In this paper, the new bis-coumarin glucoside wikstronutin (1) was isolated from the stems and roots of the medicinal plant species W. nutans, together with three known bis- and tricoumarin glucosides 24, two flavonoid glycosides 5 and 6, and eleven lignan glucosides 717. Their structures were established by extensive spectroscopic analyses, including 1D, 2D NMR spectroscopy, and HRESIMS. The relative and absolute structure of 1 was unambiguously determined based on ROESY experiments and chemical transformation. In the vitro bioassays, compounds 117 showed a mild inhibitory effect against nitric oxide (NO) production in LPS-stimulated RAW 264.7 mouse macrophages. The antibacterial activities of compounds 14 against Escherichia coli, Staphylococcus aureus subsp. aureus, Salmonella enterica subsp. enterica, and Pseudomonas aeruginosa were also tested, however, none of them showed antimicrobial activities. This is the first report of the isolation of coumarins, flavonoids, lignans and phenylpropanoid glycosides from W. nutans, while compounds 13, 8, and 11 was encountered from the genus Wikstroemia for the first time. Our work will enrich the chemistry and structure diversity of natural products generated by plant species from the genus Wikstroemia.


General experimental procedures

Optical rotations were measured with a Horiba SEPA-300 polarimeter. UV spectra were recorded using a Waters UV-2401A spectrophotometer equipped with a DAD and a 1 cm path length cell. Methanolic samples were scanned from 190 to 400 nm in 1 nm steps. IR spectra were obtained using a Tensor 27 spectrophotometer with KBr pellets. 1D and 2D NMR spectra were acquired on Bruker DRX-600 and DRX-800 spectrometers with TMS as internal standard. Chemical shifts (δ) were expressed in ppm with reference to the solvent signals. Mass spectra were recorded on a VG Auto Spec-3000 instrument or an API QSTAR Pulsar 1 spectrometer. Semi-preparative HPLC was performed on an Agilent 1120 apparatus equipped with a UV detector and a Zorbax SB-C-18 (Agilent, 9.4 mm × 25 cm) column. Column chromatography was performed using silica gel (200–300 mesh and H, Qingdao Marine Chemical Co. Ltd., Qingdao, People's Republic of China), RP-18 gel (40–63 μm, Merck, Darmstadt, Germany), and MCI gel (75–150 μm; Mitsubishi Chemical Corporation, Japan). Fractions were monitored by TLC (GF254, Qingdao Marine Chemical Co. Ltd., Qingdao), and spots were visualized by heating silica gel plates sprayed with 10% H2SO4 in EtOH. All solvents were distilled prior to use.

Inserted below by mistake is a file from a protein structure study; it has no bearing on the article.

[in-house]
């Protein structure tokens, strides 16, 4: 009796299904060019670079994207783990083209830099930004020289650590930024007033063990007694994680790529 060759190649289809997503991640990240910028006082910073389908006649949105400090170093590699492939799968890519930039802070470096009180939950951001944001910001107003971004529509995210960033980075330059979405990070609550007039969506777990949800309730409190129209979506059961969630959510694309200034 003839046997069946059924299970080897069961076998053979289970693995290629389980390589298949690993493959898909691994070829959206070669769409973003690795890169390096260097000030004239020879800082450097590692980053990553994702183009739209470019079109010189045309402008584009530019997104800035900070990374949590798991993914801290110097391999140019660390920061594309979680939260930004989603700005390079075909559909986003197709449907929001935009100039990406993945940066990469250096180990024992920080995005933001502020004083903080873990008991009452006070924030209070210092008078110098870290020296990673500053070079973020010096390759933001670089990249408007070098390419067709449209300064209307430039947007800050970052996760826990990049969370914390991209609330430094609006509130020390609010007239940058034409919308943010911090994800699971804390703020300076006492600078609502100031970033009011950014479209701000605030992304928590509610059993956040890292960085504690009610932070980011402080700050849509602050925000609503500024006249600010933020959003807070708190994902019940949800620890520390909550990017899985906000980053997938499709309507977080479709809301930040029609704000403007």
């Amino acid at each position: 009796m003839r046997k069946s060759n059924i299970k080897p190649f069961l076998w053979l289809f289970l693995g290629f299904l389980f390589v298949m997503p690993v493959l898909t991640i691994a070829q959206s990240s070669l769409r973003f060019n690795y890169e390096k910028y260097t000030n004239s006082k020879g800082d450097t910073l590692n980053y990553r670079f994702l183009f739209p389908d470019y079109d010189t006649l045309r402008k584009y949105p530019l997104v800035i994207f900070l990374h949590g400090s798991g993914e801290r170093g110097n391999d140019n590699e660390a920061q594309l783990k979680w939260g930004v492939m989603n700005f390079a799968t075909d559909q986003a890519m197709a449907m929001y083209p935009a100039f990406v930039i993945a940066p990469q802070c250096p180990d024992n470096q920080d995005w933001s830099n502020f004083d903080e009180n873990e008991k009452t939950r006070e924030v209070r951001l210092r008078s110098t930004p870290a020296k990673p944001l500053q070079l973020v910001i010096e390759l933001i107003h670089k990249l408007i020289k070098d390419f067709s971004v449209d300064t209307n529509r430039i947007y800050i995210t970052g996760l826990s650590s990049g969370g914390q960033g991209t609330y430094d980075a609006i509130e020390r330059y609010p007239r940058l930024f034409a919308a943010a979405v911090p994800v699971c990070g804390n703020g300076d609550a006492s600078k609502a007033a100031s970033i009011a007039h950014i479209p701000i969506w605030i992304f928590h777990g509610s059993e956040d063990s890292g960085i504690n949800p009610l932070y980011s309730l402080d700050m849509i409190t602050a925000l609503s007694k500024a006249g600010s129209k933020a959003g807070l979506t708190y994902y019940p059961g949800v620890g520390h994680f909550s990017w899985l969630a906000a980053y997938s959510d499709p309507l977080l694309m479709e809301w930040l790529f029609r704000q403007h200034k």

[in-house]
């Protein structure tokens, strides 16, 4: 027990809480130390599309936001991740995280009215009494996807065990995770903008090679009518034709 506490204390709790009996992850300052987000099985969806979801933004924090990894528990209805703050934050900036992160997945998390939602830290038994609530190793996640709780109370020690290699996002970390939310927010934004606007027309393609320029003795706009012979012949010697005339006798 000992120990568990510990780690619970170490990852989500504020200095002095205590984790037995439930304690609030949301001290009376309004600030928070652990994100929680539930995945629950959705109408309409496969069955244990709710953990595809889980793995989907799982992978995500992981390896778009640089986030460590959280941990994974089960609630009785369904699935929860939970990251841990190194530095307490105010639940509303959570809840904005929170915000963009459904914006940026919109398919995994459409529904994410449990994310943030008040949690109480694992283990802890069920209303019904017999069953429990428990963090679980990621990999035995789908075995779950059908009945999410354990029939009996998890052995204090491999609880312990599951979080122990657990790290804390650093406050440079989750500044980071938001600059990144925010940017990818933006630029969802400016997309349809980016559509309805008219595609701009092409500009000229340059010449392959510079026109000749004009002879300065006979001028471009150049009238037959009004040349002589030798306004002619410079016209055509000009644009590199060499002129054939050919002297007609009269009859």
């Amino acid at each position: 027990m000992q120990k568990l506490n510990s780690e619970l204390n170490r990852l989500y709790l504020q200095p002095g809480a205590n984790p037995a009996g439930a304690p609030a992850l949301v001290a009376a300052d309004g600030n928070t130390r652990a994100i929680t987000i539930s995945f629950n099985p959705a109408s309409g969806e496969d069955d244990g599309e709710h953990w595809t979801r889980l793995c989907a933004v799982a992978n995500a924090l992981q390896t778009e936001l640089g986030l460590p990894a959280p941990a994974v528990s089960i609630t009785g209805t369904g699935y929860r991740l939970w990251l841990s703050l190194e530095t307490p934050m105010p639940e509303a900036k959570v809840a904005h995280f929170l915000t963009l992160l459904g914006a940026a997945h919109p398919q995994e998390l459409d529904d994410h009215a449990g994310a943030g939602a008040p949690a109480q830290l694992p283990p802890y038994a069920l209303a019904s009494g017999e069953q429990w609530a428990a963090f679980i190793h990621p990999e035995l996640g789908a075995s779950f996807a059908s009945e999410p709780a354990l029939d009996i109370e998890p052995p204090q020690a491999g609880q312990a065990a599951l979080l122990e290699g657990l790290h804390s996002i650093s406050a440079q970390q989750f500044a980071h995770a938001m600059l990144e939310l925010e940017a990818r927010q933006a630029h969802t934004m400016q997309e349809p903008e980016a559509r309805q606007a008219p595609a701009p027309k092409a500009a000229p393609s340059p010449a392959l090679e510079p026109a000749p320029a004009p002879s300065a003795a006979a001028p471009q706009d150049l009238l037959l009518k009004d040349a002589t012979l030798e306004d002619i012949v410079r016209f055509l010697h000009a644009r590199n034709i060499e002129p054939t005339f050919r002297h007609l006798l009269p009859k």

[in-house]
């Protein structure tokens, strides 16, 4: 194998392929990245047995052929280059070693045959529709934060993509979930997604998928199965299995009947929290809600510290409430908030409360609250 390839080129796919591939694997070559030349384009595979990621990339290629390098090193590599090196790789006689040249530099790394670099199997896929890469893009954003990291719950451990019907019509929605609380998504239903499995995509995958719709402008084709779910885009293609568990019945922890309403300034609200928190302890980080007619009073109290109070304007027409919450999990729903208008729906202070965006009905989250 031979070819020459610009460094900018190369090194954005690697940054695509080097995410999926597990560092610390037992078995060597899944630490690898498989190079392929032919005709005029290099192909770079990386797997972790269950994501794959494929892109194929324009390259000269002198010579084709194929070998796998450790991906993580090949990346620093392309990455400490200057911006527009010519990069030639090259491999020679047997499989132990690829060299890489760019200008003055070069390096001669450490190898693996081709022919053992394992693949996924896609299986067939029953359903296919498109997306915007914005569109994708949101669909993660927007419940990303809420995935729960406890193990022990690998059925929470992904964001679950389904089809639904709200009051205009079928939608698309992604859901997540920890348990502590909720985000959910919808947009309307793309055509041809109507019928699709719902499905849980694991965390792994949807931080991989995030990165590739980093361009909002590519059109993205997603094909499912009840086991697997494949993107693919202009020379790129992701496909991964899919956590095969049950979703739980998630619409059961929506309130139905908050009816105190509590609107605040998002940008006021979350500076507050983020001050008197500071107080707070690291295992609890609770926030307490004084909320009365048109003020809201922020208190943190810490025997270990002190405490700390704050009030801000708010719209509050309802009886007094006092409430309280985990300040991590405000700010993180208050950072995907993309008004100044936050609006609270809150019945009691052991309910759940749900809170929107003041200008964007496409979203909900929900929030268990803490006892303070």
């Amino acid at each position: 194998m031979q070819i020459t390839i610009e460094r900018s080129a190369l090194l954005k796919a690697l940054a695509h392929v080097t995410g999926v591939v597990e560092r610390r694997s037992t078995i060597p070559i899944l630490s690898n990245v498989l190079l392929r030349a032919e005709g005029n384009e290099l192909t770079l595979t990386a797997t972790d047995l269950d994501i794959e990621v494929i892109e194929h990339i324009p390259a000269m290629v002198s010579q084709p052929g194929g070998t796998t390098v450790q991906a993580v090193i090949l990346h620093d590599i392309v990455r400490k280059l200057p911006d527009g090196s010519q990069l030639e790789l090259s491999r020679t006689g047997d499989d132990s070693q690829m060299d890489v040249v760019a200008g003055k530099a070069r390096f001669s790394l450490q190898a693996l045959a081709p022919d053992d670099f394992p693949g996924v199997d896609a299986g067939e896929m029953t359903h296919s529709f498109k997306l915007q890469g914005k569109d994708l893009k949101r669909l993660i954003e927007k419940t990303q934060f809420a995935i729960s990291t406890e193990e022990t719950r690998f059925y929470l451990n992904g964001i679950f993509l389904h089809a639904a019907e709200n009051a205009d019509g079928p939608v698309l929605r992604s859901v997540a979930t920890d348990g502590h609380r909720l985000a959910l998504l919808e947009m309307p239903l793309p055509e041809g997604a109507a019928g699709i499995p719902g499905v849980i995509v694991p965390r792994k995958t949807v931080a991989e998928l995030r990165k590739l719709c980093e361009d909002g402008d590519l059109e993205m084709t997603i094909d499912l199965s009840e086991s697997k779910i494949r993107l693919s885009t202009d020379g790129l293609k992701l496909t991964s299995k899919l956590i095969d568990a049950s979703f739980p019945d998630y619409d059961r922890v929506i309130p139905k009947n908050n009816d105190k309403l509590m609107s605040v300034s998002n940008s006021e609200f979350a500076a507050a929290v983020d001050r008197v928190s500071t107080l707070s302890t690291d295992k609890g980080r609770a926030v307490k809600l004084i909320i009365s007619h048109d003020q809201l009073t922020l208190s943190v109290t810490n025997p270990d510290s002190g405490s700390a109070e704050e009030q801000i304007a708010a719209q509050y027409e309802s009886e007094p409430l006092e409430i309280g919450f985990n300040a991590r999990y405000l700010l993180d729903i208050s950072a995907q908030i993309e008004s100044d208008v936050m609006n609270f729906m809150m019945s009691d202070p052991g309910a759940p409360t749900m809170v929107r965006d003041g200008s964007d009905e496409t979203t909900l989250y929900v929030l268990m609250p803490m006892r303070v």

Plant materials

The dried stems and roots of W. nutans were collected in Xinzhou City of Guangxi Province, People’s Republic of China, in August 2019, and authenticated by Prof. Yongbo Xue of the Research Department of Pharmacognosy, Sun Yat-sen University. A voucher specimen (SYSUSZ-2019-X1) has been deposited in the Department of Natural Medicinal Chemistry, Sun Yat-sen University.

Extraction and isolation

The dried root of W. nutans (3.5 kg) was extracted using 95% aqueous ethanol (15 L × 4 times × 2 h at room temperature) with ultrasonic assistance. The combined extracts were filtered and evaporated under reduced pressure to yield a green residue (350.6 g). The crude extract was suspended in distilled H2O (2 L) and successively partitioned with n-BuOH and EtOAc. The EtOAc extract (EE) fraction (110 g) was chromatographed over a silica gel (100–200 mesh) column (20 × 100 cm), eluted with dichloromethane/methanol (50:1 to 0:1 v/v) to afford 10 fractions (EE1-EE10). The fraction EE4 (13.3 g) was further purified by semi-preparative HPLC [phenyl column (10 × 250 mm, 5 µm particle size); mobile phase methanol/water (65:35) to yield compound 10 (20.0 mg). The fraction EE8 (13.3 g) was subjected to a HP20 gel eluting with a solvent mixture of methanol/H2O (20% to 100%, v/v) to produce six sub-fractions (EE8.1–8.6). The sub-fraction EE8.3 (250 mg) was further purified by semi-preparative HPLC; mobile phase methanol/water (75:35–50:60) to yield compounds 3 (20.0 mg) and 4 (18.0 mg), 7 (7.0 mg), and 17 (10.0 mg), respectively. The sub-fraction EE8.2 (310 mg) was also purified by semi-reparative HPLC; mobile phase methanol/water (65:35–30:70) to yield compounds 11 (25.0 mg), 12 (8.0 mg), and 13 (6.0 mg), respectively. The n-BuOH extract fraction (40.7 g) was chromatographed over a HP20 gel column (10 × 50 cm), eluted with dichloromethane/methanol (50:1 to 0:1 v/v) to afford 10 fractions (EE1–10). The n-BuOH extract (40.75 mg) was initially fractionated by HP20 eluting with a MeOH/H2O (20:80–100:0 gradient system, v/v) to obtain five fractions (B1–B5). The fraction B3 (1.4 g), B4 (5.3 g), and B5 (3.8 g) were further separated by Sephadex LH-20 CC, respectively, eluting with MeOH yielded thirteen subfractions, B3.1–3.4, B4.1–4.5, and B5.1–5.4. The sub-fraction B3.2 was subjected to silica gel CC (CH2Cl2/MeOH, 5:1–2:1, v/v) yielded compounds 15 (30.0 mg) and 8 (10.0 mg). The sub-fraction B4.2 (310 mg) was purified by semi-reparative; methanol/water (37:63 to 50:50); to yield compounds 9 (10.0 mg) and 14 (6 mg). The sub-fraction B5.4 (310 mg) was chromatographed over a HW-40 CC eluting with MeOH to obtain six fractions (B5.4.1–5.4.6), further purified by semipreparative RP-HPLC using a mobile phase of MeCN/H2O (20: 80–50: 50 gradient system, v/v, 3 mL/min) to afford compounds 1 (7.0 mg), 2 (15.0 mg), 5 (20.0 mg), and 6 (10.0 mg).